Article 11 of the Habitats Directive requires Member States to monitor the habitats and species listed in the annexes (habitats in the Annex I and species in the Annexes II, IV and V), and Article 17 requires a report to be sent to the European Commission every 6 years following an agreed format. The core of the ‘Article 17’ report is assessment of conservation status of the habitats and species targeted by the directive. The assessment is made based on information on status and trends of species populations or habitats and on information on main pressures and threats. The report for the period 2007-2012 contained also information related to the impact of the Natura 2000 network and conservation measures. An important component of the Article 17 report is a map of habitat or species distribution mapped in 10x10 km grid.
The Article 17 reports prepared by Member States have three sections; (i) general information about the implementation of the Directive, (ii) the assessments of conservation status of species, and (iii) of habitats. The Article 17 reporting covers the habitats and species in the whole territory of the Member State concerned, not only those within Natura 2000 sites.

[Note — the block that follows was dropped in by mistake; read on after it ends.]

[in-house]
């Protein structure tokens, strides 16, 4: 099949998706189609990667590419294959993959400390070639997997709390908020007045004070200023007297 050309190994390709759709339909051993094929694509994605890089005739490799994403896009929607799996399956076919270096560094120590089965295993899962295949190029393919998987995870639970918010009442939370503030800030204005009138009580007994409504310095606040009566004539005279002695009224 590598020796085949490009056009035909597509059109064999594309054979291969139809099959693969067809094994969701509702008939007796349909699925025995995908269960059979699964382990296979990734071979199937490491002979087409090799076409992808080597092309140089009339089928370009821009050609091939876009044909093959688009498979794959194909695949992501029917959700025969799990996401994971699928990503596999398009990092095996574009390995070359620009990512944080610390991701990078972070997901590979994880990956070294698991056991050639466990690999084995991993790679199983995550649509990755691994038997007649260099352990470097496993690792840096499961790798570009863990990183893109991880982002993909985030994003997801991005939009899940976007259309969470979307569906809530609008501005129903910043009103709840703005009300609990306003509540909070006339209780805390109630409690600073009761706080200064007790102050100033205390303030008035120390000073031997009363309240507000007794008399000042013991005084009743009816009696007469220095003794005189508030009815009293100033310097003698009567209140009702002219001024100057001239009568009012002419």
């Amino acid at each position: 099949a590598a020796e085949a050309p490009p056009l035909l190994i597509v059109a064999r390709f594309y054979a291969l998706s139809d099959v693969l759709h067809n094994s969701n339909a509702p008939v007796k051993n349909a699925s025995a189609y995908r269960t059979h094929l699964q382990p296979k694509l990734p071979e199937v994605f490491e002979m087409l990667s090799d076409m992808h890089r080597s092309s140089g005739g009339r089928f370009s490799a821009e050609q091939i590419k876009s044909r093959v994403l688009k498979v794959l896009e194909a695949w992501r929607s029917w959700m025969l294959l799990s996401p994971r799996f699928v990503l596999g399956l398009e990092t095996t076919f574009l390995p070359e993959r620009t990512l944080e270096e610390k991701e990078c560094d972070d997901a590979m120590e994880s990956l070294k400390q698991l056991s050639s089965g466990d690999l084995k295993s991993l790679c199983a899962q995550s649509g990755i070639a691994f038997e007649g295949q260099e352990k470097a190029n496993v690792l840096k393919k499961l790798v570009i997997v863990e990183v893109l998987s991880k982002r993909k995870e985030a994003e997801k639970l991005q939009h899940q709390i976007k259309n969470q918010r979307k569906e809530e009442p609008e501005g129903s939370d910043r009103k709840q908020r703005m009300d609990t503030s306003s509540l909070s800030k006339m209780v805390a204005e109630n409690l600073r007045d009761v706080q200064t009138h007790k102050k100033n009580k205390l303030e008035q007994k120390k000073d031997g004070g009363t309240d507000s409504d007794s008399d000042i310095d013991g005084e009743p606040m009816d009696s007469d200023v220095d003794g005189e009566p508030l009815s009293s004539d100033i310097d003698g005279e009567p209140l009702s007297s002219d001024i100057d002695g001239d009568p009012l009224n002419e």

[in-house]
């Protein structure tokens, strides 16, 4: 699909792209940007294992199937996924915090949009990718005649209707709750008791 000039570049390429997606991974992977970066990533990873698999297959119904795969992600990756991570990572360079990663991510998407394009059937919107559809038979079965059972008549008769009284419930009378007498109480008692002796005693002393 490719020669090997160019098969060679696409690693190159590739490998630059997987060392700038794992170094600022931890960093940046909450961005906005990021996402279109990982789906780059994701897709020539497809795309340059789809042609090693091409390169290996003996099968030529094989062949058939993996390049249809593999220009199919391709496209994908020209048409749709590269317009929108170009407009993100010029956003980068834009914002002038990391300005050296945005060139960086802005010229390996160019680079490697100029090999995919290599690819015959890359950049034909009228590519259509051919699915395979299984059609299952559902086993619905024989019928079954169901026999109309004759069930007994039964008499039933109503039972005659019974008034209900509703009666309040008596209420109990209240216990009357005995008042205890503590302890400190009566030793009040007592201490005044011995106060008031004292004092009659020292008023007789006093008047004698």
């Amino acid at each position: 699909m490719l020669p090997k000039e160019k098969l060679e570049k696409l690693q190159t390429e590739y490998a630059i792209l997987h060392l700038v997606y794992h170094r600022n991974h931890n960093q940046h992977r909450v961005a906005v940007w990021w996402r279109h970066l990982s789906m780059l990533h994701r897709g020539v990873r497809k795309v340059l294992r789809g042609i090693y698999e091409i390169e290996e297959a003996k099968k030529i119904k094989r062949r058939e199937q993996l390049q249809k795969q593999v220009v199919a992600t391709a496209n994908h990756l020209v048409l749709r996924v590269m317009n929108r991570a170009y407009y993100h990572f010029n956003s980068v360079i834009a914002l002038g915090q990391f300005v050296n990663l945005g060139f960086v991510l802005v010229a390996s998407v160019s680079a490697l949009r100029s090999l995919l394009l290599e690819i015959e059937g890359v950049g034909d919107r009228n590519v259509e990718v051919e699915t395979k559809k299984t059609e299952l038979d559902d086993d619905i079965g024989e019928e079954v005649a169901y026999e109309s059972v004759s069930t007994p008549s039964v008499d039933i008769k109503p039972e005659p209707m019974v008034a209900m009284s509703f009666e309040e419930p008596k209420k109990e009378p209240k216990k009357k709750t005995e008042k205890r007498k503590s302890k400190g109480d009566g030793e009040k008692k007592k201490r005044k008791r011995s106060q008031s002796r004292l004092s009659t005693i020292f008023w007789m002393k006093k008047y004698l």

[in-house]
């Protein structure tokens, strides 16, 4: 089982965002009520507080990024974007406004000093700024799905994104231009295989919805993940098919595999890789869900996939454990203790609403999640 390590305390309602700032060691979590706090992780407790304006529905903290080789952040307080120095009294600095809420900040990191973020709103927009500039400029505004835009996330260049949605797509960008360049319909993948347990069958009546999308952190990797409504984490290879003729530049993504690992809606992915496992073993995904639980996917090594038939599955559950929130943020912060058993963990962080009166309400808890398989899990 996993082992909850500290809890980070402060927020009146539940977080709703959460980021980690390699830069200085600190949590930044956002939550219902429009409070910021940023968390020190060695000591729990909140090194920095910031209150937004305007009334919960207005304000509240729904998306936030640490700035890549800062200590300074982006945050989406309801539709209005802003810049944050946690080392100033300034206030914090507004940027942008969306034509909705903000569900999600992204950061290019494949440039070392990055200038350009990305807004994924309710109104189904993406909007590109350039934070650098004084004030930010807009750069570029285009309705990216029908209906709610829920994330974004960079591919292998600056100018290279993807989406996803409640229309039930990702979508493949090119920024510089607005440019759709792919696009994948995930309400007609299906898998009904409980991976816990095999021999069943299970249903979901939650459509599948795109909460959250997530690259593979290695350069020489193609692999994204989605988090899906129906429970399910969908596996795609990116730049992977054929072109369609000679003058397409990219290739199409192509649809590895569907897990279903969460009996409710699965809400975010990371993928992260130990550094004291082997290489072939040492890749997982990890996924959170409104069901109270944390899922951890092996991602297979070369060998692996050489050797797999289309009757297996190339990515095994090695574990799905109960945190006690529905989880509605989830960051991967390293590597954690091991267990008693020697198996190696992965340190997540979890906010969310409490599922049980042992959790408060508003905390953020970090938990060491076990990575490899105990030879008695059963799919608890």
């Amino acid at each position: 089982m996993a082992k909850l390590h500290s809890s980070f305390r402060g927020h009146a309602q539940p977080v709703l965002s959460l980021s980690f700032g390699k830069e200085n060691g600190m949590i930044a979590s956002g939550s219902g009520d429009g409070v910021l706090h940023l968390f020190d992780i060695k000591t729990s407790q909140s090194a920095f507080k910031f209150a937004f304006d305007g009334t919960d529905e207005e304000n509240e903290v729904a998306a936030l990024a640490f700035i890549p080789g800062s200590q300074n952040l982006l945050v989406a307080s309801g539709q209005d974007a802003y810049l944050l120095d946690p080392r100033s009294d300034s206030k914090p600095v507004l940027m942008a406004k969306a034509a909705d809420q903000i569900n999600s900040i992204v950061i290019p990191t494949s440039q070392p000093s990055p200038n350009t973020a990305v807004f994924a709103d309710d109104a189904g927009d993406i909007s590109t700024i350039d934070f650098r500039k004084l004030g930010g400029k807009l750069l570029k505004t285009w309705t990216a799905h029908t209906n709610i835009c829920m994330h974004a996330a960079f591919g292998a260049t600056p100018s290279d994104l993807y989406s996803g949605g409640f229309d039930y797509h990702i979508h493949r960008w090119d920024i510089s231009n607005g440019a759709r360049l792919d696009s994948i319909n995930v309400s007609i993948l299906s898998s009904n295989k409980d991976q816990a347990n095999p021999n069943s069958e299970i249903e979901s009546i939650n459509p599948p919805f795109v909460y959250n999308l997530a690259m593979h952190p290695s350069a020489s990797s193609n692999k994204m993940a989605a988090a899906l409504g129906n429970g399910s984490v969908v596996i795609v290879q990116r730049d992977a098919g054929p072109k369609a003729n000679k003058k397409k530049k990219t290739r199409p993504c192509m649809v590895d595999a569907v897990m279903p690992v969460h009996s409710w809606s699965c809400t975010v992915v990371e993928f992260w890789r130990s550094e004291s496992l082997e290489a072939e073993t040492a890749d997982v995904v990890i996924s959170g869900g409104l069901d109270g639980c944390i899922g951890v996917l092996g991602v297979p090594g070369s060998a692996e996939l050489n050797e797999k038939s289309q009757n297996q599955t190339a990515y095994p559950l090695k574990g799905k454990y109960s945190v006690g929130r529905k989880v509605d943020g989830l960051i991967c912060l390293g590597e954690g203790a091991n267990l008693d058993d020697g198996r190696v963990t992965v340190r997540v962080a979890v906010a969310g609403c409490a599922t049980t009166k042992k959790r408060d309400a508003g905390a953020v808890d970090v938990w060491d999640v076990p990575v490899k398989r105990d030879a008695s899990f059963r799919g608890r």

Conservation status is assessed using a standard methodology as being either ‘favourable’, ‘unfavourable-inadequate’ and ‘unfavourable-bad’, based on four parameters as defined in Article 1 of the Directive. The parameters for habitats are range, area, structure and functions and future prospects and for species they are range, population, habitat of species and future prospects. The conservation status of each habitat and species is assessed separately for each biogeographical or marine region in which it occurs.
The documents related to methods of the assessment of conservation status at the Member States level can be accessed through the Article 17 Reference portal.
The EU biogeographical conservation status for habitats and species per each biogeographical or marine region was assessed by combining the Member State data or by weighting the Member State assessments. If possible, the combined data (for example on population) were used directly to assess the status in the same way as for the Member State assessments. For some parameters, or if data were incomplete, it was not possible to make the biogeographical assessment using the combined data and the overall assessment of conservation status for each biogeographical or marine region was made by weighting the Member States assessments to reflect the status and proportion of the habitat type or species present in each Member State. As at the Member State level the EU biogeographical conservation status is assessed as being either ‘favourable’, ‘unfavourable - inadequate’ or ‘unfavourable - bad’.
The methods for the assessment of conservation status at the EU biogeographical level are described here.
The reports for the period 2001-2006 were the first to include assessments on the conservation status of the habitat types and species of Community interest.